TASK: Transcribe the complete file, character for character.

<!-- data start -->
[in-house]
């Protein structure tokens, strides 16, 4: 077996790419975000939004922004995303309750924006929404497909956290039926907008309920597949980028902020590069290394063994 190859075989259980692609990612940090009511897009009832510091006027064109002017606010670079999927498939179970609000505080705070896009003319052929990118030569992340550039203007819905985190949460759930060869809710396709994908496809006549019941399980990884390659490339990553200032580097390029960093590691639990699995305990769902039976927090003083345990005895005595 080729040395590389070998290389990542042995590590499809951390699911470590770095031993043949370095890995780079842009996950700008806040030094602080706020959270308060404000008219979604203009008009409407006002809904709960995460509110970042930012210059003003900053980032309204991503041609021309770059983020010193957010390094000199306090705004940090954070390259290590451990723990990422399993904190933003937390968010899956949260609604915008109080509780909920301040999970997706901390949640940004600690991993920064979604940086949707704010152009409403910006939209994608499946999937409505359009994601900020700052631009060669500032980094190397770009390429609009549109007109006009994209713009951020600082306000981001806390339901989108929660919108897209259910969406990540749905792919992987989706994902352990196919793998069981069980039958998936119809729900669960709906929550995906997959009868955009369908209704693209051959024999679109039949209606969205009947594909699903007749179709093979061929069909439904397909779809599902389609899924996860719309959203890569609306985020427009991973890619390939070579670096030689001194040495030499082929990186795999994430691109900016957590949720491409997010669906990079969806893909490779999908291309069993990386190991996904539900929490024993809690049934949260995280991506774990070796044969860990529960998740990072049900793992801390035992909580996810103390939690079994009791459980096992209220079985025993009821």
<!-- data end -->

[in-house]
């Protein structure tokens, strides 16, 4: 077996790419975000939004922004995303309750924006929404497909956290039926907008309920597949980028902020590069290394063994 190859075989259980692609990612940090009511897009009832510091006027064109002017606010670079999927498939179970609000505080705070896009003319052929990118030569992340550039203007819905985190949460759930060869809710396709994908496809006549019941399980990884390659490339990553200032580097390029960093590691639990699995305990769902039976927090003083345990005895005595 080729040395590389070998290389990542042995590590499809951390699911470590770095031993043949370095890995780079842009996950700008806040030094602080706020959270308060404000008219979604203009008009409407006002809904709960995460509110970042930012210059003003900053980032309204991503041609021309770059983020010193957010390094000199306090705004940090954070390259290590451990723990990422399993904190933003937390968010899956949260609604915008109080509780909920301040999970997706901390949640940004600690991993920064979604940086949707704010152009409403910006939209994608499946999937409505359009994601900020700052631009060669500032980094190397770009390429609009549109007109006009994209713009951020600082306000981001806390339901989108929660919108897209259910969406990540749905792919992987989706994902352990196919793998069981069980039958998936119809729900669960709906929550995906997959009868955009369908209704693209051959024999679109039949209606969205009947594909699903007749179709093979061929069909439904397909779809599902389609899924996860719309959203890569609306985020427009991973890619390939070579670096030689001194040495030499082929990186795999994430691109900016957590949720491409997010669906990079969806893909490779999908291309069993990386190991996904539900929490024993809690049934949260995280991506774990070796044969860990529960998740990072049900793992801390035992909580996810103390939690079994009791459980096992209220079985025993009821």